We know from the 2017 Survey of Employers’ Use and Views of the VET System that around half of employers in Australia are looking outside the nationally accredited vocational education and training (VET) system to provide their employees with training.
This report explores the reasons employers are using unaccredited training, why they chose this form of training over others and whether it is meeting their skill needs.
About the research
The key drivers of employer investment in workforce training include improving the quality of a product or service, the adoption of new technology, and to meet legislative, regulatory or licensing requirements. Various types of training — accredited, unaccredited, informal — are accessed by employers to fulfil their training needs. This report focusses on employer’s use of unaccredited training.
As unaccredited training sits outside the mandatory reporting requirements of the nationally recognised accredited training system, administrative data relating to its use are not systematically collected in the National VET Provider Collection, therefore the true extent of its uptake in Australia is largely unknown. However, we know from the 2017 Survey of Employers’ Use and Views of the VET System that around half of employers in Australia are looking outside the nationally accredited vocational education and training (VET) system to provide their employees with training to meet their skill needs.
This study takes a closer look at employers’ use of unaccredited training, explores why they use it, why they choose unaccredited training over accredited training, and whether it meets their skill needs.
- In 2017, over 90% of Australian employers provided some form of training to their employees: 54% engaged with the VET system; 51% used unaccredited training; and 81% said they provided informal training.
- Employers are looking to develop skills that are highly job relevant or organisation specific with unaccredited training. Cost, the ability to tailor the training and flexibility in provision are the key reasons for employers choosing unaccredited over accredited training.
- Most employers using unaccredited training are satisfied that it provides the required skills for their workers. Around half of the employers using unaccredited training did not use an external provider, but, for those who did, private training providers and professional/industry associations were the main providers chosen, largely because of their high level of industry knowledge and the suitability of the course content for their employees.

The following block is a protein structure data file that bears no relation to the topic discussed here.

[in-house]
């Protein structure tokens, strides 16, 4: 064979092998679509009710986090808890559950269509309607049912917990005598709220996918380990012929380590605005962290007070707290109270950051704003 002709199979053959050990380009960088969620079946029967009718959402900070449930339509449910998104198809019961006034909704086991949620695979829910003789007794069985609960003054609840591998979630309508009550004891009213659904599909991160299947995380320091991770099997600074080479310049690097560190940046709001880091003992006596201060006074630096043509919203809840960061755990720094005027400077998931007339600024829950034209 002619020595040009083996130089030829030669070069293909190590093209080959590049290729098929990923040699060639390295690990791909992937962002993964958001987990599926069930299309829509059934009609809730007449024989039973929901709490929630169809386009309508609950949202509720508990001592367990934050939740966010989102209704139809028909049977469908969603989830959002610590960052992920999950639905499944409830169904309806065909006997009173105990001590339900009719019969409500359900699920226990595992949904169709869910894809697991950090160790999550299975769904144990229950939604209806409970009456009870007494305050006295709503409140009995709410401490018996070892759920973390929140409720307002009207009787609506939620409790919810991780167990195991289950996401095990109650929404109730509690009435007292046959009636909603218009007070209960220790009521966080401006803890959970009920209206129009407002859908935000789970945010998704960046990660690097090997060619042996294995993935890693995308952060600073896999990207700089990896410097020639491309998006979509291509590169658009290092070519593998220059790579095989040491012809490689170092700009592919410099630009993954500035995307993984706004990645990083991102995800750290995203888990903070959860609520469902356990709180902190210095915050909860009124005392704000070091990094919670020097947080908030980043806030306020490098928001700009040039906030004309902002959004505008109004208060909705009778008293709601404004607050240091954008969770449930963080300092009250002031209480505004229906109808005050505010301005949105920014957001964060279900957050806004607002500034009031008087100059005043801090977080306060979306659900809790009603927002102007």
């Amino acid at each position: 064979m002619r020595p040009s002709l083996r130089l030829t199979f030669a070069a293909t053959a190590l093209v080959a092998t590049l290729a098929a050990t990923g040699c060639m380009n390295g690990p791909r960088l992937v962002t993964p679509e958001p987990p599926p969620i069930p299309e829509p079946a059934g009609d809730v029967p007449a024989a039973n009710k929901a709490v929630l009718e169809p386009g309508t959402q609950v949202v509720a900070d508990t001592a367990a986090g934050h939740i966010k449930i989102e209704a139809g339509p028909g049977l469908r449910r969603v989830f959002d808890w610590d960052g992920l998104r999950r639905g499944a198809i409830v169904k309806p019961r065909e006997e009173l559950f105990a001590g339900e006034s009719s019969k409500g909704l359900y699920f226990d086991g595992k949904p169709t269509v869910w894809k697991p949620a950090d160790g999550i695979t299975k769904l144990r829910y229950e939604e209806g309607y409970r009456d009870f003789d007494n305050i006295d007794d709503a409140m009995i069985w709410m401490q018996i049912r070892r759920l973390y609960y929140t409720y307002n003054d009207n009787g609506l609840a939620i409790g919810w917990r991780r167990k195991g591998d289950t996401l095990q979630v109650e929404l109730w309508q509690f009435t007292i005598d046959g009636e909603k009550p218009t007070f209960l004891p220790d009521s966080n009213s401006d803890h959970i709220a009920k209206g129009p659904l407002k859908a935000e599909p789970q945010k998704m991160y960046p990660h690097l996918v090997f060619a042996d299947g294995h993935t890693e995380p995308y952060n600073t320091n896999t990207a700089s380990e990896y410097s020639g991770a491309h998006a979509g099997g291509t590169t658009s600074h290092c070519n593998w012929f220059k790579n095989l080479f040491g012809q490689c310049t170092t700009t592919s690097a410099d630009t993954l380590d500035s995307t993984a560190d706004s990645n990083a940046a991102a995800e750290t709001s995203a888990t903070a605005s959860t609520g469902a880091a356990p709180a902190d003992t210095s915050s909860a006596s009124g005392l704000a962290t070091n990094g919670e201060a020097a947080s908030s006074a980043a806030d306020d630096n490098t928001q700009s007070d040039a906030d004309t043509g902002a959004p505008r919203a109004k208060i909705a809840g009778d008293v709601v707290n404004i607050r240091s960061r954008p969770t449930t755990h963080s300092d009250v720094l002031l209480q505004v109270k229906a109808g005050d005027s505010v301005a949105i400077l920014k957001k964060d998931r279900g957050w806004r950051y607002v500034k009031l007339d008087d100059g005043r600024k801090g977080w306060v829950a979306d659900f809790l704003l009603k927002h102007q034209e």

- While both accredited and unaccredited training were selected by employers to meet their skill needs, little research is available on the impact that the type of training has on the employee, particularly with respect to the transferability and recognition of their skills to other occupations or industries. Are the skills and capabilities acquired through accredited and unaccredited training comparable? The upcoming Australian Qualifications Framework (AQF) review may go some way towards formal recognition for unaccredited training. There is also little to no data available on employers’ expenditure on training and whether this influences their training choices.
- We await the 2019 Survey of Employer’s Use and Views of the VET System to gain the latest insights on employer training choices. The results will be available in October 2019.
Managing Director, NCVER
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While around half of Australia’s employers use the nationally accredited vocational education and tr… Show more